Visually Linking the Ritual and the Quotidian at Tiwanaku, AD 500-1100
Author(s): Jonah Augustine
In this paper, I examine ceramic vessels, primarily serving wares, from the site of Tiwanaku, the preeminent city in the Central Andes between AD 500 and 1100, in order to examine the political effects of visual media in the ancient Andes. The paper’s empirical focal point is a comparison of ceramics recovered from the monumental core and from a residential sector at Tiwanaku. My analysis is based on both attribute and iconographic data I collected during fieldwork that sought to examine the relationship between the media that were consumed at various locations within Tiwanaku. I found that there was a significant amount of shared iconography depicted on materials excavated within Tiwanaku’s monumental core and on materials from the residential complex of Mollo Kontu. Based on this evidence, I argue that these ceramic vessels provided visual links between the large-scale public rituals in the vicinity of the site’s monuments and the small-scale rituals and meals of people living outside of the monumental core. These links, in turn, had a political effect on the residents of the city, as they served as reminders of those rituals in which peoples’ social statuses and obligations to the broader community were most vividly manifested.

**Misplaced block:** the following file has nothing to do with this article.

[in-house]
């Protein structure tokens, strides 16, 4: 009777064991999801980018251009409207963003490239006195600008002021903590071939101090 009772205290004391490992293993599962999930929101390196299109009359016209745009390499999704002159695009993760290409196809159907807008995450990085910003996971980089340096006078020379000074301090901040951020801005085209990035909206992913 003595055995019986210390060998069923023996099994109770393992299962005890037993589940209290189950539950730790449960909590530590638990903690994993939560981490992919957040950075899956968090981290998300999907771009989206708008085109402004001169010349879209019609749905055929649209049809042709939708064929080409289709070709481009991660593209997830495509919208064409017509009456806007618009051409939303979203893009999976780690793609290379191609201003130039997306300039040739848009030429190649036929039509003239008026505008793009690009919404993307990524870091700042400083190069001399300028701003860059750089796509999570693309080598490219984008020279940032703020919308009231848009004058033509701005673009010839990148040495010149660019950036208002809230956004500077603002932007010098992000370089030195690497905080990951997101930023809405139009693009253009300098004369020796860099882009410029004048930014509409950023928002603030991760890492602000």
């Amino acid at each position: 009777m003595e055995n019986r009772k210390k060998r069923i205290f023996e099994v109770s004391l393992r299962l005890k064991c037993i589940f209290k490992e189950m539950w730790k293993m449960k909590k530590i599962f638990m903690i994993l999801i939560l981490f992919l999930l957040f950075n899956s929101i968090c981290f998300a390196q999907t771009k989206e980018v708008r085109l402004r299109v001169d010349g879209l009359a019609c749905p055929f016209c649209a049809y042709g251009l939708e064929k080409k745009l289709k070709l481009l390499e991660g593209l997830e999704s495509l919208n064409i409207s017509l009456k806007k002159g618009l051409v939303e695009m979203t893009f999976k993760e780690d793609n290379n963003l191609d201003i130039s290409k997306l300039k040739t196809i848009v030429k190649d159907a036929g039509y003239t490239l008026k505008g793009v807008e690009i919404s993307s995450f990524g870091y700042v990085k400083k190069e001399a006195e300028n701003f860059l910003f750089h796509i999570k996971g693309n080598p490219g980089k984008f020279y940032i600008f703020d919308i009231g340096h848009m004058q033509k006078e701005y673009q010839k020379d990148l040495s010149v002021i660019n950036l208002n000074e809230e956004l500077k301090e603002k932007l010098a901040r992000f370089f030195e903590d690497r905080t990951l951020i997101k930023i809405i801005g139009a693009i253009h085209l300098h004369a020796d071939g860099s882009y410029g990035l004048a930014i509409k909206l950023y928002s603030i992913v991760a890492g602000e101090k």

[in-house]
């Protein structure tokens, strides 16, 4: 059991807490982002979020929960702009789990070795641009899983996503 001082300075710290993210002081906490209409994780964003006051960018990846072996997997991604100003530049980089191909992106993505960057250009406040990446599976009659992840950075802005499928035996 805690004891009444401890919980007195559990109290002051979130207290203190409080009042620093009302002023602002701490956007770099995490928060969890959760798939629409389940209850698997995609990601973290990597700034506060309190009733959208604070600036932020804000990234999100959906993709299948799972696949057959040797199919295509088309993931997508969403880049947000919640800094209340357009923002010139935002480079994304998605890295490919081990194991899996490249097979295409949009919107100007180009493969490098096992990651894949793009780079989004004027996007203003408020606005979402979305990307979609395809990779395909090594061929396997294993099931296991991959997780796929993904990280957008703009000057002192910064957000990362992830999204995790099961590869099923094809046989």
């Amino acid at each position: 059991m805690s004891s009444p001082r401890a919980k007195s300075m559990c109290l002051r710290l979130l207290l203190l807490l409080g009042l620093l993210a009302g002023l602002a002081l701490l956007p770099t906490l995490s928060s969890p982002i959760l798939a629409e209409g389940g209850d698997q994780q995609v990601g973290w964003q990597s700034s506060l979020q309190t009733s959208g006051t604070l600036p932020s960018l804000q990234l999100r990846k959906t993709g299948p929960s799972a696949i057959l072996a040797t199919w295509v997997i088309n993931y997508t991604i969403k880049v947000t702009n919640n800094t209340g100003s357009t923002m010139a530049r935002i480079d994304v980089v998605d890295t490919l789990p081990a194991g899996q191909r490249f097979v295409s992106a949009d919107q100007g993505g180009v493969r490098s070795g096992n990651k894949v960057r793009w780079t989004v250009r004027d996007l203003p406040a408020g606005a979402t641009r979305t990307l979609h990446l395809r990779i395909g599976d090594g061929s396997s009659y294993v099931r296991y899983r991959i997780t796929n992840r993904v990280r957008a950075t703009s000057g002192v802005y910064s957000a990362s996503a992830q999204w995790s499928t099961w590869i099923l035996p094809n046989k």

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Visually Linking the Ritual and the Quotidian at Tiwanaku, AD 500-1100. Jonah Augustine. Presented at The 81st Annual Meeting of the Society for American Archaeology, Vancouver, British Columbia. 2017 ( tDAR id: 430413)
min long: -93.691; min lat: -56.945 ; max long: -31.113; max lat: 18.48 ;
Abstract Id(s): 16116